All too often people take risks with their lives and with their most prized possessions by ignoring or tampering with safety devices.Hopefully one would not tamper with a life jacket because it was bulky, the wrong colour et al?
So, why would one replace electrical fuses with nails or screws?
Q. What is an electrical fuse for?
A. To protect the equipment down line of it. When a fuse blows it will open the entire circuit and stop current passing through the component/s. Thereby protecting the systems on board from being damaged. Sensitive equipment on a boat, in the car, or at home can be destroyed by power surges or supply issues that happen ‘out of the blue’.
Old and badly maintained electrical equipment and electrical wiring are often the cause of blown fuses as is excessive load being applied.There are two conditions that can cause a fuse to blow. Most commonly, when too many lights or plug-in appliances draw power from the circuit, it can overload the capacity of the fuse and cause the metal wire inside the fuse to melt through.
Secondly, if there is a short in the system, a faulty wire, loose earthing strip, loose connection etc causing a micro spark that will blow the fuse.
NB. Water affecting electrical systems will also blow fuses, condensation, rainwater, sea water ingress etc. Fuse ratings are specifically calculated so that the fuse – the weakest link – will blow in the prescribed circumstances, using a higher rated fuse than recommended means that the fuse may not blow and will allow the fault condition to continue and sensitive equipment will be damaged.
For safety’s sake, we urge boaters to use the correct fuses at all times, and to carry spares, should fuses continue to blow talk with your boat yard or preferred electrical systems repair people because a fault may be present, and it needs fixing sooner than later.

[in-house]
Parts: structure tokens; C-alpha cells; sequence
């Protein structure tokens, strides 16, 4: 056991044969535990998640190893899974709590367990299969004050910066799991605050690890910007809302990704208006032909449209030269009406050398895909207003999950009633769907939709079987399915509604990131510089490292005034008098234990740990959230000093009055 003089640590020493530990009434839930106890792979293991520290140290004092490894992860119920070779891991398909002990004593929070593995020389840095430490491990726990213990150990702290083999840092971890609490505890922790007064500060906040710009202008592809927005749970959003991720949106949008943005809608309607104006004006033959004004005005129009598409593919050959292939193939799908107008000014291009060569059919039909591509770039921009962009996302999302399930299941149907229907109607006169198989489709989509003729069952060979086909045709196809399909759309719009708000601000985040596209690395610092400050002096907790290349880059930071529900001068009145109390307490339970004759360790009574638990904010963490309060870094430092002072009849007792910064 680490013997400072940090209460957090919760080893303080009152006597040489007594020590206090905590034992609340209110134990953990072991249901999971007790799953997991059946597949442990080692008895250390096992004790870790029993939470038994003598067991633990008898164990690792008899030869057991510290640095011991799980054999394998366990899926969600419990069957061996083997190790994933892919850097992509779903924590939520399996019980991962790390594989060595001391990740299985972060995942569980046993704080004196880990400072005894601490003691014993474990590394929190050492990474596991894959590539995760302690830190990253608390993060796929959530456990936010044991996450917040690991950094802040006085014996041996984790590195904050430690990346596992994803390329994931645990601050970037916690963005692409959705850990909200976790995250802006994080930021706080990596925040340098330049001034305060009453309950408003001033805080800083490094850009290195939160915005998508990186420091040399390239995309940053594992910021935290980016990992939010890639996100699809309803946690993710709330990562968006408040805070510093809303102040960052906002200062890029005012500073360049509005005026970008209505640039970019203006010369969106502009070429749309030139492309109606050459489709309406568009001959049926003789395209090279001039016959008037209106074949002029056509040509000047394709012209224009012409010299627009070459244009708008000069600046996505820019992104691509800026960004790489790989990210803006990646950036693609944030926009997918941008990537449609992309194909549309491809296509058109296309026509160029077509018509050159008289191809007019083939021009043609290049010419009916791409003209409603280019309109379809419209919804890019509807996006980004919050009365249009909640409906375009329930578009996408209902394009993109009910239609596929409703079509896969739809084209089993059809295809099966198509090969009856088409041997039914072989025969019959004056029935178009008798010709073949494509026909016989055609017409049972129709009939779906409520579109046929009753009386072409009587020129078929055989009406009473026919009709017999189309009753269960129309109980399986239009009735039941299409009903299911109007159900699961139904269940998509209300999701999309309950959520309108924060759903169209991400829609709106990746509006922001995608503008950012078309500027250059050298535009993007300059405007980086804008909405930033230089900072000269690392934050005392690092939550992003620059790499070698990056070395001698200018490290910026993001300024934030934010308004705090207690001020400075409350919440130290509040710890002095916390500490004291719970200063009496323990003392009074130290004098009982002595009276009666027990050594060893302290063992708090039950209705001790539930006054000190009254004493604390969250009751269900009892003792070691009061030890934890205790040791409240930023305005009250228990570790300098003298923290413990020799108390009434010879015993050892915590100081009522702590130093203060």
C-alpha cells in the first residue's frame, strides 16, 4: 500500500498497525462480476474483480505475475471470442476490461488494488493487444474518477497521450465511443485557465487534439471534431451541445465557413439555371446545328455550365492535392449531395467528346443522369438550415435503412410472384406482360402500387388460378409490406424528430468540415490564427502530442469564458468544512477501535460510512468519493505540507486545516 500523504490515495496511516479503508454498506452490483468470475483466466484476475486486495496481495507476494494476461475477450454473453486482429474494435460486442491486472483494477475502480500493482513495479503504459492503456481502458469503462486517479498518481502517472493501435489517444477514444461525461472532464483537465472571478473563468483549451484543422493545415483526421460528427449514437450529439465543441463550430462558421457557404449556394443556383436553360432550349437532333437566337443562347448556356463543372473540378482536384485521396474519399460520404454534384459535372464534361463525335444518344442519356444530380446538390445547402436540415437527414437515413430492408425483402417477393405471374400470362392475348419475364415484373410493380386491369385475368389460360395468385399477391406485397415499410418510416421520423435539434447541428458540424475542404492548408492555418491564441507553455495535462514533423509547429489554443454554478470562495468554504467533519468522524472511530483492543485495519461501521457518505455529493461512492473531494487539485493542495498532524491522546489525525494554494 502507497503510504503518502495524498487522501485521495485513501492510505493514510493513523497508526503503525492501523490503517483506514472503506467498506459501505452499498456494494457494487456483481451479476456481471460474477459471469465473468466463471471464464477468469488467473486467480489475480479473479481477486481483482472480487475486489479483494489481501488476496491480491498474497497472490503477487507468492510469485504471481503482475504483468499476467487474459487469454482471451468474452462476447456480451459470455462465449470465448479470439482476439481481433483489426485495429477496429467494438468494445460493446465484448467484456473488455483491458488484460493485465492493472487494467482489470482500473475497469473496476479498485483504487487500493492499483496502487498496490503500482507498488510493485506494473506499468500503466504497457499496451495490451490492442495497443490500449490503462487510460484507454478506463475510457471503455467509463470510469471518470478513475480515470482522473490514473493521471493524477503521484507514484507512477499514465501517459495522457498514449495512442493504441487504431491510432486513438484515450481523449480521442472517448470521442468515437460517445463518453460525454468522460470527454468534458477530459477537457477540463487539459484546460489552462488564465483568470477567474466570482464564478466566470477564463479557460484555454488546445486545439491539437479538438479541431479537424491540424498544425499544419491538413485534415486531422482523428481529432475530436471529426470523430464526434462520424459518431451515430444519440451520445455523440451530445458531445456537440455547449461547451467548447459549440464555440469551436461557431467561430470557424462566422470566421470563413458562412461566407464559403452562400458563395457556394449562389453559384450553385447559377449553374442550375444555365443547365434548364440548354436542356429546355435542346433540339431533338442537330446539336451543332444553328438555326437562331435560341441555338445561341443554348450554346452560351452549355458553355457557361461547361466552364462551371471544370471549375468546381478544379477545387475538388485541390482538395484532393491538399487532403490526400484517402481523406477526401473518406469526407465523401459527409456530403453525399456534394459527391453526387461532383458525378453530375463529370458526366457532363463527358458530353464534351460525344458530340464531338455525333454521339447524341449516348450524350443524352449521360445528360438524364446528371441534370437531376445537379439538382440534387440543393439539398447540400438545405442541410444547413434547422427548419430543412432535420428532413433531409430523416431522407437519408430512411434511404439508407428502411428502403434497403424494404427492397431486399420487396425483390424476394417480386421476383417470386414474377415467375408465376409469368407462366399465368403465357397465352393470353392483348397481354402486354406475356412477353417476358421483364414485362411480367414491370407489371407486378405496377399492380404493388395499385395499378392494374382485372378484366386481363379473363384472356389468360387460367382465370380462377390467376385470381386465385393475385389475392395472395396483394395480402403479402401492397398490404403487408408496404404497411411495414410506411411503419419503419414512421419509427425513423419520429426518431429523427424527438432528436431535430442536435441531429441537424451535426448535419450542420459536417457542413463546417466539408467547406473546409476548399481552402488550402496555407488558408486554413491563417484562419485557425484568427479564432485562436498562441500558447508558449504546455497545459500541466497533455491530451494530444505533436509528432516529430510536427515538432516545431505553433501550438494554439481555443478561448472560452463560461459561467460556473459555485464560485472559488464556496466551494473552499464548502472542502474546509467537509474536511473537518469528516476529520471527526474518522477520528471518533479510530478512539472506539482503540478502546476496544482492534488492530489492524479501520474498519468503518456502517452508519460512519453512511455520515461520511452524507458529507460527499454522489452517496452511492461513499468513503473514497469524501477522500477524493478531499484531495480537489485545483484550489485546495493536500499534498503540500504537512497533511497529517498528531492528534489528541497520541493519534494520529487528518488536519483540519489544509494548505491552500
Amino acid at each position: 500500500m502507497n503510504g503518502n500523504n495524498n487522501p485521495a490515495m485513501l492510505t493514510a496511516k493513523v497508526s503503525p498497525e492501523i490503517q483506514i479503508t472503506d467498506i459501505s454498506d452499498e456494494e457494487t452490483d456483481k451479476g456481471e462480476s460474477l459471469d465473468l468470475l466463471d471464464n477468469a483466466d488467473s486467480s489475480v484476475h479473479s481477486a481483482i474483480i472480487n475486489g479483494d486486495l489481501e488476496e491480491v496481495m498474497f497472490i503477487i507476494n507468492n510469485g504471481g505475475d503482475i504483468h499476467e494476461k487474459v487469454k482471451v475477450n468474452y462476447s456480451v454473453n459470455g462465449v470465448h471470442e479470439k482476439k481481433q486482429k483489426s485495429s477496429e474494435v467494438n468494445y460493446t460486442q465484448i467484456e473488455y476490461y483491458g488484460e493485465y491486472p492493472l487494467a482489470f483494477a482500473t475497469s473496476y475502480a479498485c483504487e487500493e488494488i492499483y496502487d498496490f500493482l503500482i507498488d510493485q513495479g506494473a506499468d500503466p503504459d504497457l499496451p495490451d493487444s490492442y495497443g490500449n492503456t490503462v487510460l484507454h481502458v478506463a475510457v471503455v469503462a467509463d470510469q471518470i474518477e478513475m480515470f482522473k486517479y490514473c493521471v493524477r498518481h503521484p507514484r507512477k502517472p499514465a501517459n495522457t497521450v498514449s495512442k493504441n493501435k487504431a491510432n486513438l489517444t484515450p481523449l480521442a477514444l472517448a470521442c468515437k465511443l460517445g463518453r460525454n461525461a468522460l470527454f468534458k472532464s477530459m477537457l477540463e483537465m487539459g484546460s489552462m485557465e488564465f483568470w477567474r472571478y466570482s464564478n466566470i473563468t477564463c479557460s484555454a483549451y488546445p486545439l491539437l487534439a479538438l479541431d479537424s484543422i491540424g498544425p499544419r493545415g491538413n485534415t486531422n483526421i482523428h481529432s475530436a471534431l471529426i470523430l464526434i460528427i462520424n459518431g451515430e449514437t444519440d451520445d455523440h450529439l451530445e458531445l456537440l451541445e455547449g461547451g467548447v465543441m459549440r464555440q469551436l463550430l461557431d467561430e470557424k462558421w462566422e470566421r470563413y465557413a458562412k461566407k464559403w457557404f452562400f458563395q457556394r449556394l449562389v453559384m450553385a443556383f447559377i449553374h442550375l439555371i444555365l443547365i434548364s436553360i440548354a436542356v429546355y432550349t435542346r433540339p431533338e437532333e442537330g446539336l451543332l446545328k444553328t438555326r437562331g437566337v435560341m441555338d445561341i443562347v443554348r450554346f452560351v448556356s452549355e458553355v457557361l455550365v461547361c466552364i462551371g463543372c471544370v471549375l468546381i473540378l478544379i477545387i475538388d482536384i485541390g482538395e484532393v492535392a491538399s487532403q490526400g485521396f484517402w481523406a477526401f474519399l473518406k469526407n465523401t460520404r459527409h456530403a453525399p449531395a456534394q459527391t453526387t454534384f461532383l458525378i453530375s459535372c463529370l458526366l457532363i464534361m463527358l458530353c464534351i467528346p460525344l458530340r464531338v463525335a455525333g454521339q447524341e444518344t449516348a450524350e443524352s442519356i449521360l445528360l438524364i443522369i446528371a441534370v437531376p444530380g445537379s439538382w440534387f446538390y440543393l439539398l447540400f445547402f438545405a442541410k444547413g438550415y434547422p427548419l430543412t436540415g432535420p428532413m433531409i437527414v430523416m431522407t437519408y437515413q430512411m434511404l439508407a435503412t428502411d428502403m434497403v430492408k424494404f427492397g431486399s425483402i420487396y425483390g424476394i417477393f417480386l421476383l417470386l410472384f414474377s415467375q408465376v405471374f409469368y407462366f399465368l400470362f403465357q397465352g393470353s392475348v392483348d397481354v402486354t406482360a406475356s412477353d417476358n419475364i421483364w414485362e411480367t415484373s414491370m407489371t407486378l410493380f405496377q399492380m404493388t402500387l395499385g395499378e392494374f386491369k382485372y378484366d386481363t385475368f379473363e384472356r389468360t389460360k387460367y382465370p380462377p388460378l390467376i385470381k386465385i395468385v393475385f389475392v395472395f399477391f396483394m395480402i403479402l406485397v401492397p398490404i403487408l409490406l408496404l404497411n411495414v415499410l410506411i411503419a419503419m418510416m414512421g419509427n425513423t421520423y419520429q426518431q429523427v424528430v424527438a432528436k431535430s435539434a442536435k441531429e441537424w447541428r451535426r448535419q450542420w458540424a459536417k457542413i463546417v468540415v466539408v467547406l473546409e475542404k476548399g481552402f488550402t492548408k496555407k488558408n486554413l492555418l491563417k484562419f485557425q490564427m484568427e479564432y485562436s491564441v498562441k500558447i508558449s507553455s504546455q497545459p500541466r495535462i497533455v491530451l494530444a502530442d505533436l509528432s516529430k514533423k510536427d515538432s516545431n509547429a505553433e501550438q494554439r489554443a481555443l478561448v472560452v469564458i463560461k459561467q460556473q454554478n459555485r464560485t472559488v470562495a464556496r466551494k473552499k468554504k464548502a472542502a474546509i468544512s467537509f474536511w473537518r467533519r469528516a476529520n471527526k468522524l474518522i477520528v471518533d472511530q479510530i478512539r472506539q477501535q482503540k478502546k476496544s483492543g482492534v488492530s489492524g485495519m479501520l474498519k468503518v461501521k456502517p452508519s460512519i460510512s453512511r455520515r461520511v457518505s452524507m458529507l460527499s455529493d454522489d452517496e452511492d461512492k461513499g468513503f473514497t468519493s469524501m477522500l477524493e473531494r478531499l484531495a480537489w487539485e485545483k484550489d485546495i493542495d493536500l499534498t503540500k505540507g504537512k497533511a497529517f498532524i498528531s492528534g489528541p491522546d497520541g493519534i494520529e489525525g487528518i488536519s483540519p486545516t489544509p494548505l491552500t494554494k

NB. Sparks and hydrocarbon fuels are a dangerous mix, do not take the risk!
In recent times we have witnessed on social media and in august sailing publications people using screws, nails, tools and other devices to override the fuses on boats. Please, stop before it is too late.
Such a practice at home or on board the boat can lead to a fire breaking out. If the system protection cannot protect itself by blowing the fuse it will build up heat and can cause a fire, at home this is bad news – you call the fire department, at sea you are in serious trouble, you, your boat and your passengers!
CO2 detectors are designed to spot fire at its earliest stage – CO2 is created as soon as combustion starts (far more effective than smoke detectors). However, if the detector is battery powered do make sure they are in working order and that you have fresh batteries onboard.
If your CO2 detector is connected to the boats power supply check it is working regularly. CO – Carbon Monoxide – detectors are vital for safety, check them frequently. If these devices are disconnected or the batteries are expired, they will not work and your life and those of your crew or family etc will be put at risk.
Safety systems are carefully designed by experts for our safety. On-boat systems are crucial to safety and well being. The old saying, ‘why spoil the ship for a ‘hapeth o tar’, was never more true. For the sake of a fuse costing pennies/cents is your boat and your life not worth that much? And, the same goes for batteries.
Take care and sail safe.
Passionate about safety.
Author: R. LangleyTags: electrical systems, fuses